Regulatory and legal risks abound in developing business areas, such as the recently legalized cannabis industry in Canada. One of the key challenges for industry participants that are reporting issuers relates to meeting disclosure obligations. Canadian securities regulators in a number of provinces, including Ontario, British Columbia and Québec, recently issued supplementary guidance in respect of corporate governance disclosure expectations directed toward reporting issuers in the cannabis industry (see CSA Staff Notice 51-359 Corporate Governance Related Disclosure Expectations for Reporting Issuers in the Cannabis Industry).
The supplementary guidance is being provided in response to Staff’s observation of instances of inadequate transparency relating to cross-ownership of financial interests by reporting issuers in the cannabis industry, or directors/officers of those reporting issuers and to other “deficient” corporate governance disclosures. While the Staff Notice is directed at the cannabis industry, Staff notes that it applies equally to other issuers, including companies in emerging and high growth industries.
- Evidences the importance and focus of the provincial securities regulators on detailed corporate governance disclosure, board independence and the disclosure of conflicts of interest, particularly in high growth sectors such as cannabis.
- Reporting issuers operating in such sectors, including cannabis, have effectively been put on notice that they are under increased scrutiny.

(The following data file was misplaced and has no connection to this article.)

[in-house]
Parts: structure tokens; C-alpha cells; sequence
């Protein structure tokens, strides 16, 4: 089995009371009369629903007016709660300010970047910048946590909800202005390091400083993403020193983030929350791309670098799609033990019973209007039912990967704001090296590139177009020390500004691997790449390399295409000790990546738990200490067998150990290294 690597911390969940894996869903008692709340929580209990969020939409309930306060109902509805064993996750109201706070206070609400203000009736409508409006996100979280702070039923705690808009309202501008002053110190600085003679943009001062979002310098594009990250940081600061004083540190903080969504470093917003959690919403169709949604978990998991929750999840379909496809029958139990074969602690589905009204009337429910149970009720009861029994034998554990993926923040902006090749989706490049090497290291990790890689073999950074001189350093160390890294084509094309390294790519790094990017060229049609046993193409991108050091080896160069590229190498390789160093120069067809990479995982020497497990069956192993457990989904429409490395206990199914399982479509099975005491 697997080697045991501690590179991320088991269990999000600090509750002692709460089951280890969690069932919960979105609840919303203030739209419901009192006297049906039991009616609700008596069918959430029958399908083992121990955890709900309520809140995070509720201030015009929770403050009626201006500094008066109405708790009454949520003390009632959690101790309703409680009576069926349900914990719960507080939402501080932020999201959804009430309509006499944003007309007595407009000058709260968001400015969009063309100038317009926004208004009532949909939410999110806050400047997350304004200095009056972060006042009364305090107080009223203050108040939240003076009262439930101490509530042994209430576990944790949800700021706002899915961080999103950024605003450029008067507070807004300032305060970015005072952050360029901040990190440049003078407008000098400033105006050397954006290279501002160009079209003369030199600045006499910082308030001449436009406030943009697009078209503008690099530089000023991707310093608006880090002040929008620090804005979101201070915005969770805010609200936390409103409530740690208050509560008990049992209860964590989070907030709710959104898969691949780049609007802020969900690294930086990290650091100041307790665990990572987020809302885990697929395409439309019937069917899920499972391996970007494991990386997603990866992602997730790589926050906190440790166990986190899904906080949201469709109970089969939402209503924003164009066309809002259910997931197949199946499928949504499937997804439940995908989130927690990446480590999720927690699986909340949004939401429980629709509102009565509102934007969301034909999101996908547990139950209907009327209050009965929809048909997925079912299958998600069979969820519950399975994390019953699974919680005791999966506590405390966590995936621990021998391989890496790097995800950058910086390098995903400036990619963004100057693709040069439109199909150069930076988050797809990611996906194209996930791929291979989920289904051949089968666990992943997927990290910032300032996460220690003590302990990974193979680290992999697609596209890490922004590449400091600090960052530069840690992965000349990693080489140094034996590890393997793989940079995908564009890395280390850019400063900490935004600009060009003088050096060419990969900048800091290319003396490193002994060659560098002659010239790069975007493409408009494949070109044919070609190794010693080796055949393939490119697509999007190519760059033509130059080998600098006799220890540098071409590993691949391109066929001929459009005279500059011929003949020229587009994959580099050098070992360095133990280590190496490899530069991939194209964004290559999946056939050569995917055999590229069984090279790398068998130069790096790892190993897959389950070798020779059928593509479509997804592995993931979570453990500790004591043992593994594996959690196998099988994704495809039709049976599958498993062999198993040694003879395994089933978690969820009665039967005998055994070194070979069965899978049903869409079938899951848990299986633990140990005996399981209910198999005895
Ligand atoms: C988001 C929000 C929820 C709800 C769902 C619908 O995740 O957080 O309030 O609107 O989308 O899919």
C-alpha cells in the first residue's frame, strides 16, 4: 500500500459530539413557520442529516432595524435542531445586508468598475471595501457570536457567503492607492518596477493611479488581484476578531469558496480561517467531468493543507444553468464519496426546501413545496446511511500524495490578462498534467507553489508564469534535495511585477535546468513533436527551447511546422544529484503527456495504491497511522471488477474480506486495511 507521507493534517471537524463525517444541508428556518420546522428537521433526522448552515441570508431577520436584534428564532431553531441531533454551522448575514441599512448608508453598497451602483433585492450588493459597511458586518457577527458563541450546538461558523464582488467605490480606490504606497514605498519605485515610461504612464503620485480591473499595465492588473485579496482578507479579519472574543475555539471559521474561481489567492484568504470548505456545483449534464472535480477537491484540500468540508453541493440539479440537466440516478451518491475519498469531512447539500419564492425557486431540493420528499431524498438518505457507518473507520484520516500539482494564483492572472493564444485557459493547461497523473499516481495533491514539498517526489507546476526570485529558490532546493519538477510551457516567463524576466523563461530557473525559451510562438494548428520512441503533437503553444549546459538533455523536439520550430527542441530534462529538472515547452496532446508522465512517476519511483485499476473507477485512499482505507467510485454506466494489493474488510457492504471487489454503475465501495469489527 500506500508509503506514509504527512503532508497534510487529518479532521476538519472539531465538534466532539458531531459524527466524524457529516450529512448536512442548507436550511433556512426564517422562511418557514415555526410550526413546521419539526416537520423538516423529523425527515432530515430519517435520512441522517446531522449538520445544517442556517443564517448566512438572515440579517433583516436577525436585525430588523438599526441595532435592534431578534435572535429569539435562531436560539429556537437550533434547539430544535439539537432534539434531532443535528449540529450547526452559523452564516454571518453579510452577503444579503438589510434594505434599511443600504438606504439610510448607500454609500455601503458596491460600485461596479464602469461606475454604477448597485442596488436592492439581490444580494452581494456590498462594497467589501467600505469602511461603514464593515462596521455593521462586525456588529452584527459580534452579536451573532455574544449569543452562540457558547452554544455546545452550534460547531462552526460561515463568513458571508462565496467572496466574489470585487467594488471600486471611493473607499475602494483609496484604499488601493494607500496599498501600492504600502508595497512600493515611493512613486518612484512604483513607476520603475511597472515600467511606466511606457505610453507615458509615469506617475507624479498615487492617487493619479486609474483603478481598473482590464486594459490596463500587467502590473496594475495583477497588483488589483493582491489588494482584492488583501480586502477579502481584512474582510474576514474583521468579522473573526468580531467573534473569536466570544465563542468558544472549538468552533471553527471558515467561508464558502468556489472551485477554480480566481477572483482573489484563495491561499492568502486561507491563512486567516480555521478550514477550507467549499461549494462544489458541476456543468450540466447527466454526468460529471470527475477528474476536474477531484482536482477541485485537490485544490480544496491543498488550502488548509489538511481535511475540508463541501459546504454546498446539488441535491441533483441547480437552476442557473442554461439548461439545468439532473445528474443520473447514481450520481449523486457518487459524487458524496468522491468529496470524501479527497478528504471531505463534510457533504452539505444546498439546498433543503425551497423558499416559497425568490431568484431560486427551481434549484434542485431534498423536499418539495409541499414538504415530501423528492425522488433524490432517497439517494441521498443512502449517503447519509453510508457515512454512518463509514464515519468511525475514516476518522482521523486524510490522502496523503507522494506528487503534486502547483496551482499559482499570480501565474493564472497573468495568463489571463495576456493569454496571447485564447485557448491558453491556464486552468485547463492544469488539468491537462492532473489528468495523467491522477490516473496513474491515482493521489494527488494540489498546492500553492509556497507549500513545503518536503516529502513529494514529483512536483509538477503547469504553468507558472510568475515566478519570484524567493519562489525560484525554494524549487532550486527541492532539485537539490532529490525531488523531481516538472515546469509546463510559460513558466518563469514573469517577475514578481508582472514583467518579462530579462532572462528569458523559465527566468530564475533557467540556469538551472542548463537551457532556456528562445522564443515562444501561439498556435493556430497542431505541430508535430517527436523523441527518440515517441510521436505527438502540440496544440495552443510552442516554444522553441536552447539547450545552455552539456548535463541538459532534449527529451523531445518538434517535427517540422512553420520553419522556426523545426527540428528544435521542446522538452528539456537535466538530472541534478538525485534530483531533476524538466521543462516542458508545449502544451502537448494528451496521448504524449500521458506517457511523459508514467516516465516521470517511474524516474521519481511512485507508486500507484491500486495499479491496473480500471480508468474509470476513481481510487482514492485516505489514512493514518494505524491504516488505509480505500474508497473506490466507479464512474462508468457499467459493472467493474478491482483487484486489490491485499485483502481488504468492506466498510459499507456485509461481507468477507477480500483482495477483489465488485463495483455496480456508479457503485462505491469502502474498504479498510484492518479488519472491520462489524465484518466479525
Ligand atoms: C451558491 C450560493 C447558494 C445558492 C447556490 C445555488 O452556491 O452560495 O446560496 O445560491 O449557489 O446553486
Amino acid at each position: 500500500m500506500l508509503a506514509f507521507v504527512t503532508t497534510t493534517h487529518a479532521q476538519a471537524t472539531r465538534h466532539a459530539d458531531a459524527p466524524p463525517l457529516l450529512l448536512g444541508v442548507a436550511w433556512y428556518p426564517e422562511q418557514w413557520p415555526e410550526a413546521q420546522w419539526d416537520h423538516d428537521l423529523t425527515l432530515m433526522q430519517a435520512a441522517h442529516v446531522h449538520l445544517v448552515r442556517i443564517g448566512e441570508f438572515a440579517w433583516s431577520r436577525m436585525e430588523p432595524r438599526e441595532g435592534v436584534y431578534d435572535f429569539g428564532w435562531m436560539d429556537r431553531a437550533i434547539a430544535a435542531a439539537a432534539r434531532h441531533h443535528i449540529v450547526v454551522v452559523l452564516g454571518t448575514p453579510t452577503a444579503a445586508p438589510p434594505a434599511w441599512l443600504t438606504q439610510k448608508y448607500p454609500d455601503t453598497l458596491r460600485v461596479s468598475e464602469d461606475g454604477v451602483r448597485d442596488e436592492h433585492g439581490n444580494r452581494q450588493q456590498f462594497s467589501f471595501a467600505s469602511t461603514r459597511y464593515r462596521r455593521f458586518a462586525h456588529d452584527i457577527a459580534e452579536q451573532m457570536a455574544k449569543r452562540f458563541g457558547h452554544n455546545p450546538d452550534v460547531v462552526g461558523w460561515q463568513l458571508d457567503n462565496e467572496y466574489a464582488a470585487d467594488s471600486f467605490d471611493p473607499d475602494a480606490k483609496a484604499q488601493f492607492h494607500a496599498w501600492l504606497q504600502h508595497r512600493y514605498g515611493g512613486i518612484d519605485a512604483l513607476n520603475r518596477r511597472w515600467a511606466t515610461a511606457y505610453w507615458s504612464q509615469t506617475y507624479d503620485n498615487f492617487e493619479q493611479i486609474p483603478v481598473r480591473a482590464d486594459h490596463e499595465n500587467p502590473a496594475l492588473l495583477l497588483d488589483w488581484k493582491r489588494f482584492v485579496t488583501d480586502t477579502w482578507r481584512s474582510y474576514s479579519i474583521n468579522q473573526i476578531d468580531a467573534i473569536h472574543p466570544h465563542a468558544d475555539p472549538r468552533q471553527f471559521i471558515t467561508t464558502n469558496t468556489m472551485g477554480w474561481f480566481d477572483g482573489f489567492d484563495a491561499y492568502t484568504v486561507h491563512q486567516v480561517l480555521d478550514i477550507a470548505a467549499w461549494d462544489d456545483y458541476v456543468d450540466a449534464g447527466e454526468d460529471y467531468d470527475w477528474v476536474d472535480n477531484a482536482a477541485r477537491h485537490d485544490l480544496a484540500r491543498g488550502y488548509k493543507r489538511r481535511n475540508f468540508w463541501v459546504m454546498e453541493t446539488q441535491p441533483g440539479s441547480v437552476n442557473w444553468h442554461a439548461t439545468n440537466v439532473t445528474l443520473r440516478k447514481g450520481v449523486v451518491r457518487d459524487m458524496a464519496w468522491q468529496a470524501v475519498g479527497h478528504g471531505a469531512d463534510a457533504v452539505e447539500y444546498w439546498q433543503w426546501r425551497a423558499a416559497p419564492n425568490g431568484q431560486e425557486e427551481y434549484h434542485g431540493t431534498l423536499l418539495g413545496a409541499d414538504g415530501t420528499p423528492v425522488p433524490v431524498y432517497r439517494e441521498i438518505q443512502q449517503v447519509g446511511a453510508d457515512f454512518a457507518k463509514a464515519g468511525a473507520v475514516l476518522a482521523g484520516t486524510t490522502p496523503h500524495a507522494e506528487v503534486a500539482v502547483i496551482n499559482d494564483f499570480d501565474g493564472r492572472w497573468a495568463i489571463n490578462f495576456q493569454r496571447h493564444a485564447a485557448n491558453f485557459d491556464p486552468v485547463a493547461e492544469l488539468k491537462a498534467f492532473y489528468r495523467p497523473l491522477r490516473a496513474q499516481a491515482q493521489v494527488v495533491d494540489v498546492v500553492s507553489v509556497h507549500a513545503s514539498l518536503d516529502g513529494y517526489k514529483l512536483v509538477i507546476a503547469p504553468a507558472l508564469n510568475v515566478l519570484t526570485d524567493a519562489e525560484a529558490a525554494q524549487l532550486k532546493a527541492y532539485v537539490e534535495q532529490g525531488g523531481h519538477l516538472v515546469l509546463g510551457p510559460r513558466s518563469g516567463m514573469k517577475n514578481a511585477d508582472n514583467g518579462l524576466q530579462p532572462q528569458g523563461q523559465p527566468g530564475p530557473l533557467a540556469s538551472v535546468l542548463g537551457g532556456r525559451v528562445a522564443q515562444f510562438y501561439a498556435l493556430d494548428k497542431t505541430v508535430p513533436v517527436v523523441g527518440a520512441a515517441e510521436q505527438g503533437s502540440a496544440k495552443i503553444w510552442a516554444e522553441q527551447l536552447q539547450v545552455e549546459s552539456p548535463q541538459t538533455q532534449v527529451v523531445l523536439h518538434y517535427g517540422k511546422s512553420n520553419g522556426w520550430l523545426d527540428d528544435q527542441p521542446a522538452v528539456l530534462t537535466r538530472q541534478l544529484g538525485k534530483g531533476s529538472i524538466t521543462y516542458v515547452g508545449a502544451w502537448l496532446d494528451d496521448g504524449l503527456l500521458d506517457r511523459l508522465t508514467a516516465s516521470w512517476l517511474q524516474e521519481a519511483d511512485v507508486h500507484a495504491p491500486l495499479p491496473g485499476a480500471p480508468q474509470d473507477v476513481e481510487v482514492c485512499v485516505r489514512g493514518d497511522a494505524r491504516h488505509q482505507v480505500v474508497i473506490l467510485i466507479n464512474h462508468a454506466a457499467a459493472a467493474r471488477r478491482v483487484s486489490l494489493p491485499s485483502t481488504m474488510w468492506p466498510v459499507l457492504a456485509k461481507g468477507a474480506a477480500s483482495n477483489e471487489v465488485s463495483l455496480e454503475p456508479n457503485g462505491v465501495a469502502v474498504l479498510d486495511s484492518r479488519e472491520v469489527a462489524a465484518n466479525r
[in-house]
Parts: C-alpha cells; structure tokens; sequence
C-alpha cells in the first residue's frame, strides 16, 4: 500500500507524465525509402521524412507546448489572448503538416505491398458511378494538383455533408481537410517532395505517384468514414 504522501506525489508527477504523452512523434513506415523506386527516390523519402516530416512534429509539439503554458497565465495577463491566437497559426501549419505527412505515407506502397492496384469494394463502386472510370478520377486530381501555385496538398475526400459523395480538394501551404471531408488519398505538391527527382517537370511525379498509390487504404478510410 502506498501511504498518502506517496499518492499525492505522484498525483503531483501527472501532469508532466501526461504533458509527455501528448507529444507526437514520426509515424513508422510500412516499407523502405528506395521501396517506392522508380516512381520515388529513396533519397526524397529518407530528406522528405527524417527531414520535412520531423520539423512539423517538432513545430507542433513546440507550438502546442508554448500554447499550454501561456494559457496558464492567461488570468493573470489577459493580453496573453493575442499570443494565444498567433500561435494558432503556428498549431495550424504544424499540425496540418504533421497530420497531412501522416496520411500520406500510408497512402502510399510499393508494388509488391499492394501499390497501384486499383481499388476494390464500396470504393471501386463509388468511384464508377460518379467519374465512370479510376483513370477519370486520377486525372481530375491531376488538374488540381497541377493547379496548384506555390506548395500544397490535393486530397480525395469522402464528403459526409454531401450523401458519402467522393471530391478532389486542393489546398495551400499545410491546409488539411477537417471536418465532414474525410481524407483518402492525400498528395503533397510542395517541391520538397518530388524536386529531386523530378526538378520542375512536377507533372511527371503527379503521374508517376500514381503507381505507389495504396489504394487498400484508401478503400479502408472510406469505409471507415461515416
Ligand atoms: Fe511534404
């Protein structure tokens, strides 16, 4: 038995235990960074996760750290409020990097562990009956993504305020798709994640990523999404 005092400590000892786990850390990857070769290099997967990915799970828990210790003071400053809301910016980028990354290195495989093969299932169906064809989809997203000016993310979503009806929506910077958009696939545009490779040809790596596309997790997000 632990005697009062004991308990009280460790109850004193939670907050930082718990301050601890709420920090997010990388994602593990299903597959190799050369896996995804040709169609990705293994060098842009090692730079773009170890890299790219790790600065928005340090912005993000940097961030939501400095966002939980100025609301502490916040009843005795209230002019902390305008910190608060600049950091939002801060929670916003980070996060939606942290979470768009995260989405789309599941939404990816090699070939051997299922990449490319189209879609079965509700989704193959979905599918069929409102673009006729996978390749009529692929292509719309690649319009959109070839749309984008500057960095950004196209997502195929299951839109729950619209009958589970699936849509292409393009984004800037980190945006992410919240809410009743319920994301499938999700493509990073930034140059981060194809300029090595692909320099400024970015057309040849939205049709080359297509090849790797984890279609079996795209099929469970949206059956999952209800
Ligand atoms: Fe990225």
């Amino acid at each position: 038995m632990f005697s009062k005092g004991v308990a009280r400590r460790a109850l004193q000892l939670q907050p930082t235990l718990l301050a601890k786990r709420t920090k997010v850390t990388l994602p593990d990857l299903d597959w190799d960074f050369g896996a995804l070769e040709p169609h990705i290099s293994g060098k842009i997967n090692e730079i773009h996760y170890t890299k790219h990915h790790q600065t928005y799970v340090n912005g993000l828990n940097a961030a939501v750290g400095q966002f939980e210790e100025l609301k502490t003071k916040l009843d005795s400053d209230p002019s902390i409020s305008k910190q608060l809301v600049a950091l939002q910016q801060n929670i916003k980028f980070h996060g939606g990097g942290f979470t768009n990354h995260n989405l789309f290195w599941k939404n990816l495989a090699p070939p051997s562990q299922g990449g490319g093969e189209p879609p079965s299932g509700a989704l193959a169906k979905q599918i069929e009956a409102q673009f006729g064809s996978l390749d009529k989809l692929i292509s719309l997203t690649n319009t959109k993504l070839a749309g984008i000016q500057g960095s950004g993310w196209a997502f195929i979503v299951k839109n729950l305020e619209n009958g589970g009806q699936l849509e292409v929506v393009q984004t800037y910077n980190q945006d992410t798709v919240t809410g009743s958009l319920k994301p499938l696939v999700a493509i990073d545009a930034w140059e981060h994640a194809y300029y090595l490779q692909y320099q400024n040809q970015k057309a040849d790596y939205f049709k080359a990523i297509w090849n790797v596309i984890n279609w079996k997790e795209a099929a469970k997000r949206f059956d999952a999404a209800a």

- Cross-ownership, including overlapping debt and equity interests, or other business relationships is an area of particular focus.
- Issuers and their advisors should therefore conduct appropriate due diligence to identify potential cross-ownership concerns in the context of a particular transaction and ensure that appropriate disclosure is provided to securityholders to permit them to make a reasonably informed decision about the merits of the applicable transaction.
- Highlights the need for reporting issuers to consider the impact of relationships or any other factors that could reasonably be expected to interfere with the exercise of a director’s independent judgment, in addition to the specific ‘bright line’ tests outlined in applicable securities law independence tests.
- Adoption of a robust code of business conduct and ethics is encouraged, including to provide standards for ethical decision making and compliance and for addressing actual, potential or perceived conflicts of interest.
- A likely indication of increased proactive enforcement activity to come in the cannabis industry, especially in instances where corporate governance and other disclosure is regarded as deficient.
- Staff specifically note that they will monitor compliance in the areas highlighted in the Staff Notice and will take “appropriate regulatory action when warranted.”
- Reporting issuers in this sector should pay particular attention to the matters raised in the Staff Notice, and consider their susceptibility and preparedness for regulatory inquiries should they arise.
Disclosure of financial interests in M&A transactions